Birds do a lot of activities that may seem smart, but how much of their behavior is instinct instead of intelligence? Ornithologists are continually studying birds and learning new information about their brains, how they think, and why they behave the way they do.
Deciding just how smart birds are depends on how intelligence is defined. Birds exhibit a wide range of smart behaviors, including good memories, extensive communication, planning for the future, and remembering the past. Some birds can solve problems, and others have been observed playing: both activities that indicate more than just basic instinct. The Merriam-Webster Dictionary defines intelligence as "the ability to learn or understand or to deal with new or trying situations or the ability to apply knowledge to manipulate one's environment."
Do birds do this? Some scientific studies indicate yes, without a doubt, birds do learn, and every backyard birder knows birds are capable of adapting to new environments and conditions. Quantitative measurement of bird intelligence is difficult, however, because birds cannot take intelligence tests or attend classes to be measured with their peers. Still, ongoing observations and studies are revealing that birds may be far more intelligent than initially believed.
Bird Brain Structure
Brain size and structure is not an automatic gauge of intelligence, but it can be a clue. Birds may be small, but they have proportionally large brains compared to their overall body and head sizes. In fact, birds' brains are similarly proportioned to primates, including apes, monkeys, and humans. Studies of brain anatomy also suggest that while the structure is different than that of mammals' brains, birds may have a higher degree of connectivity between the sections of their brains. This could indicate more intelligence and faster reasoning than previously believed.
Evidence of Bird Intelligence
The best indication of how smart birds are is direct observations of birds acting intelligently. Some observations have been made under scientifically controlled circumstances and through laboratory experiments. Other observations have come from birders who notice their favorite birds behaving in peculiar ways, ways that seem planned and premeditated. Both types of observations can be helpful in the debate about bird intelligence.
Examples of bird intelligence include:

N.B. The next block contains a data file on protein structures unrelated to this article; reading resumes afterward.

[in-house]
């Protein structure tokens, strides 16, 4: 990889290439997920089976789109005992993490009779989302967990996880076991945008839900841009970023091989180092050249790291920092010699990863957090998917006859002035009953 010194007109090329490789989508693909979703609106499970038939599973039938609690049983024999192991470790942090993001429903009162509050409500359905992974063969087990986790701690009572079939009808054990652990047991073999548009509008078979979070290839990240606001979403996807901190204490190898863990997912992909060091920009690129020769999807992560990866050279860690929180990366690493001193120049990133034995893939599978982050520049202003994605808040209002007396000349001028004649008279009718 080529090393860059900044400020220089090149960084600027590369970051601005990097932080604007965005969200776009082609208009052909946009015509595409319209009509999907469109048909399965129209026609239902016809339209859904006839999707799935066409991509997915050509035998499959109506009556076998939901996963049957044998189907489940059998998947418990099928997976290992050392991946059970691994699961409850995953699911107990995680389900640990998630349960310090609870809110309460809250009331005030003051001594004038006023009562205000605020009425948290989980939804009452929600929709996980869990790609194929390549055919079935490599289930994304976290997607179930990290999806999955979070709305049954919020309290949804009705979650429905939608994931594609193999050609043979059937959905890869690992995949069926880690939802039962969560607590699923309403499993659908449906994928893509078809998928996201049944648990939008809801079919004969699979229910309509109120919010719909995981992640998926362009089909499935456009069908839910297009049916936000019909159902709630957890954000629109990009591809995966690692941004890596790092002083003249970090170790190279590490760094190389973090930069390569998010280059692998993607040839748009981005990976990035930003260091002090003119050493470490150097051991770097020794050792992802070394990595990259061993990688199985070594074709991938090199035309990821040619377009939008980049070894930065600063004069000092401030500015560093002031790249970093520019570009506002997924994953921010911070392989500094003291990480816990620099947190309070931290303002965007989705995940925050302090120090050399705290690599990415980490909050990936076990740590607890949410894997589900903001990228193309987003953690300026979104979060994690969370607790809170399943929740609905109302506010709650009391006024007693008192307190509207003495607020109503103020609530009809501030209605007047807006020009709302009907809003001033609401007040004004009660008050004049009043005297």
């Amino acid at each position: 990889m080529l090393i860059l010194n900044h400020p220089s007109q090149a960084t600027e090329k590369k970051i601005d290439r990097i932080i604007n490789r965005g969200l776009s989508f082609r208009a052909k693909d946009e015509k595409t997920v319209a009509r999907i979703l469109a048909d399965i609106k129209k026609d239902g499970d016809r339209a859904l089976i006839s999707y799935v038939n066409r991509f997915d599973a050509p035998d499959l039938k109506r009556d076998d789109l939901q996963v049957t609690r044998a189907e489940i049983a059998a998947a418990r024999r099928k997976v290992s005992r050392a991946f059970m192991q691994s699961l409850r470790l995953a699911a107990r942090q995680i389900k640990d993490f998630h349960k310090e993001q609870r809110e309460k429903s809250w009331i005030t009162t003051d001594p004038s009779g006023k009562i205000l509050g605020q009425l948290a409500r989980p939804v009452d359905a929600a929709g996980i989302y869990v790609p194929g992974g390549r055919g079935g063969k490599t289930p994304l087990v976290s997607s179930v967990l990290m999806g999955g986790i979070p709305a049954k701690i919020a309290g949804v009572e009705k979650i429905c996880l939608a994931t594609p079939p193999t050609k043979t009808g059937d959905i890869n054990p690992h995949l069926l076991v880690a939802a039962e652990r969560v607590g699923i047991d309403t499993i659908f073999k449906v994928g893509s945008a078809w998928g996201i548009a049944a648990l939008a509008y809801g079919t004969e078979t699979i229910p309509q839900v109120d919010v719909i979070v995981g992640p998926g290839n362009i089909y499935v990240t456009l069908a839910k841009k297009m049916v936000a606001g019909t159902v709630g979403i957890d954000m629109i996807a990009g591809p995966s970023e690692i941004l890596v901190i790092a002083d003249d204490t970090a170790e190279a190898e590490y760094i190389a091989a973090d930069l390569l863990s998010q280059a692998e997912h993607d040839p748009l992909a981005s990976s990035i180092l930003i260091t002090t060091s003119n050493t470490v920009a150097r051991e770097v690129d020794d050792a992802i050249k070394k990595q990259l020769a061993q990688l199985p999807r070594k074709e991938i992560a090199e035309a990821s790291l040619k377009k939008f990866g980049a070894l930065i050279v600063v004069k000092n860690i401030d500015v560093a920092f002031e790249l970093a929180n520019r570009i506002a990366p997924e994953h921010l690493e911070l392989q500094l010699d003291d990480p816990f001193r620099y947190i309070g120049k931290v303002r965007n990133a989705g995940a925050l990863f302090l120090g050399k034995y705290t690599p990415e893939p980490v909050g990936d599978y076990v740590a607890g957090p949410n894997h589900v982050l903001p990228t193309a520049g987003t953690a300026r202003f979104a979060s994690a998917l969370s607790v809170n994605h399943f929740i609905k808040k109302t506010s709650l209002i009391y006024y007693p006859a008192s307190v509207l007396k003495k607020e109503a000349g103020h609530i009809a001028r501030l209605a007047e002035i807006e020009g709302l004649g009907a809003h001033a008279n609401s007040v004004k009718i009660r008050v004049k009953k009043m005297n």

- Carrion crows in Japan that place nuts in roadways, waiting for cars to crush the shells. The birds then retrieve the nut meats while coordinating around traffic lights to keep safe.
- Woodpecker finches in the Galapagos Islands that trim sticks and twigs to the proper length for use as tools to forage for insects.
- Green herons and other heron species that use bread fed to ducks, picnic leftovers, or even small leaves as bait to attract fish for their hunting.
- Blue tits in the 1920s that learned which color of milk caps on delivered milk had the most cream (whole milk) and pierced those caps to drink the cream.
- Woodhouse's scrub-jays that hold funerals for dead birds by making loud noises and avoiding the corpse, behavior that may be warning other birds of fatal threats.
- Northern mockingbirds that recognize individuals who may threaten their nests and attack only those individuals rather than attacking all passersby indiscriminately.
- Aplomado falcons that hunt cooperatively in pairs and thereby increase their hunting success by a large margin through this teamwork.
- Jays that hide hundreds of seeds and nuts in fall and manage to retrieve the majority of them over the course of the winter, exhibiting great recall for hiding places.
Other well known examples of bird intelligence that could be attributed to instinct but still show at least some higher mental capability include:
- Amazing nest architecture with intricate construction
- Returning to the same ranges, even the same nests, for many years
- Ability to navigate migration safely despite changing landmarks and hazards
- Play behaviors, including taunting cats or playing with objects for entertainment
- Recognizing who refills feeders and interacting with that person
- Curiosity when responding to pishing or investigating new stimuli
- Showing emotions through courtship, caring for nestlings, etc.
Some Are Smart, Some Are Stupid
Like any animal, not all birds are equally intelligent, and just as there are smart birds, there are also stupid birds. Ornithologists generally agree that corvids (jays, ravens, crows, rooks, jackdaws, etc.) and parrots are among the smartest bird species and that social, gregarious birds often exhibit more intelligent behavior than solitary species. Still, every backyard birder has seen that one "stupid" bird at their feeders who just can't figure anything out, while another bird of the same species seems to be an Einstein in comparison. Watching birds and witnessing their intelligent behavior can be a joy for birders, and learning more about bird intelligence is sure to keep ornithologists busy for decades to come.